Share Sale Tax Avoidance Scheme Fails the Reality Test

Judges interpret tax statutes in the real world and are experienced at looking beyond the detailed provisions of intricate transactions to discern their actual purpose. In a case exactly on point, the Court of Appeal found that Capital Gains Tax (CGT) was payable on the sale of shares in a listed company for £14.3 million.

The shares were held in Scottish trusts that had been established by a wealthy family. With a view to avoiding CGT, 'mirror trusts', with Irish-resident trustees, were established in Ireland. By way of put options, the shares were acquired by the Irish trusts, which later sold them to a merchant bank. Before the end of the tax year, the Irish trustees were replaced by Scottish trustees who resided in the UK.

HM Revenue and Customs disputed the effectiveness of the avoidance scheme and assessed the Scottish trustees to CGT on the basis that they were to be treated as having disposed of the shares. The Scottish trustees' challenge to that decision was rejected by the First-tier Tribunal and, subsequently, by the Upper Tribunal.

In dismissing their appeal against the latter ruling, the Court noted that the Irish trusts had been created as vehicles to carry out the avoidance scheme and that they had no independent commercial purpose. The Scottish trustees had no formal control over their Irish counterparts, but it was unrealistic to assume that the latter would do anything that significantly contradicted the views of the former.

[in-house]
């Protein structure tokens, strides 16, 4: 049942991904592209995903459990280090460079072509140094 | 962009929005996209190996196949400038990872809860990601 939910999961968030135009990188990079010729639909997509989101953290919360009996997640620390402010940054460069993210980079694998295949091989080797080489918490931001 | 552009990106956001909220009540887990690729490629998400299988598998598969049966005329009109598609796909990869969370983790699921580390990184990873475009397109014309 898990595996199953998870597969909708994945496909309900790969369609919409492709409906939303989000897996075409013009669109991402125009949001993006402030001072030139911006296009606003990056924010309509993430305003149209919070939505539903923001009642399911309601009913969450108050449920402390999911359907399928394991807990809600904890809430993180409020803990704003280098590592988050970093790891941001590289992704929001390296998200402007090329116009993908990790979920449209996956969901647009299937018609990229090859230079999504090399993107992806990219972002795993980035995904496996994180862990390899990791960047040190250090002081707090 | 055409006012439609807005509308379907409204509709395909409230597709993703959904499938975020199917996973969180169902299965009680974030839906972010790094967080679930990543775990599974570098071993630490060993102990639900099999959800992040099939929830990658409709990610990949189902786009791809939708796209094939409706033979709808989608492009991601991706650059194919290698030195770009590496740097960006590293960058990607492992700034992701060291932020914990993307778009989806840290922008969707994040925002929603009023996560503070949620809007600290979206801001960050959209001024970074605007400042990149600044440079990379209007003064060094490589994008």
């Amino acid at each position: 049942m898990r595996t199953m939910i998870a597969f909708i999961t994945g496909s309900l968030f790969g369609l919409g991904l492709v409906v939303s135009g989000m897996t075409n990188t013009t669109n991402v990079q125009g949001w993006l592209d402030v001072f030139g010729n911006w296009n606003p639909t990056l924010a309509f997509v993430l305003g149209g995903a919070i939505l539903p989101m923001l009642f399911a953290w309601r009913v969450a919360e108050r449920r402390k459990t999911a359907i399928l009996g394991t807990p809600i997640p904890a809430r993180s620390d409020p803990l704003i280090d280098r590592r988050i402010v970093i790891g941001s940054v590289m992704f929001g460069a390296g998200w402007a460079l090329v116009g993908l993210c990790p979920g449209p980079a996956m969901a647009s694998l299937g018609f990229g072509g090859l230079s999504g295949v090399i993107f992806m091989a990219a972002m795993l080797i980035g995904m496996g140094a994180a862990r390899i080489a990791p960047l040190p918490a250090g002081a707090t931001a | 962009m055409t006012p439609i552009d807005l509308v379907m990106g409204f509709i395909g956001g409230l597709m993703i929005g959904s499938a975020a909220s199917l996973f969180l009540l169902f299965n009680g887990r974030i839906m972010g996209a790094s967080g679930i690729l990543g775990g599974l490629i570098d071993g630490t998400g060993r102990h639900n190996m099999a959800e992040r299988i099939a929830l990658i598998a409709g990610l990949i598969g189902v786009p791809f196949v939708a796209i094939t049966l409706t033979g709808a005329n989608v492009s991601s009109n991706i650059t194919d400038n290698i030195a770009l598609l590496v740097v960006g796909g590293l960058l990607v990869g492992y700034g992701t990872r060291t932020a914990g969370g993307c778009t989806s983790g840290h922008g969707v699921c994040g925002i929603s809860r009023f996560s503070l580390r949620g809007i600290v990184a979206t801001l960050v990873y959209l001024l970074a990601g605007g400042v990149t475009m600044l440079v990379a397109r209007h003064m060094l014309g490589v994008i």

In adopting a purposive construction of the Taxation of Chargeable Gains Act 1992, the Court noted that it was legitimate to take a realistic view of the actual purpose of the pre-ordained series of transactions, taken as a whole. On that basis, there was a single composite transaction, namely the disposal of the shares, at or about their market value, to which the normal fiscal consequences applied. Neither the artificial put options nor the artificially created Irish trusts made any difference to that outcome. The fact that the shares were disposed of to a merchant bank, rather than directly on the open market, was similarly unimportant.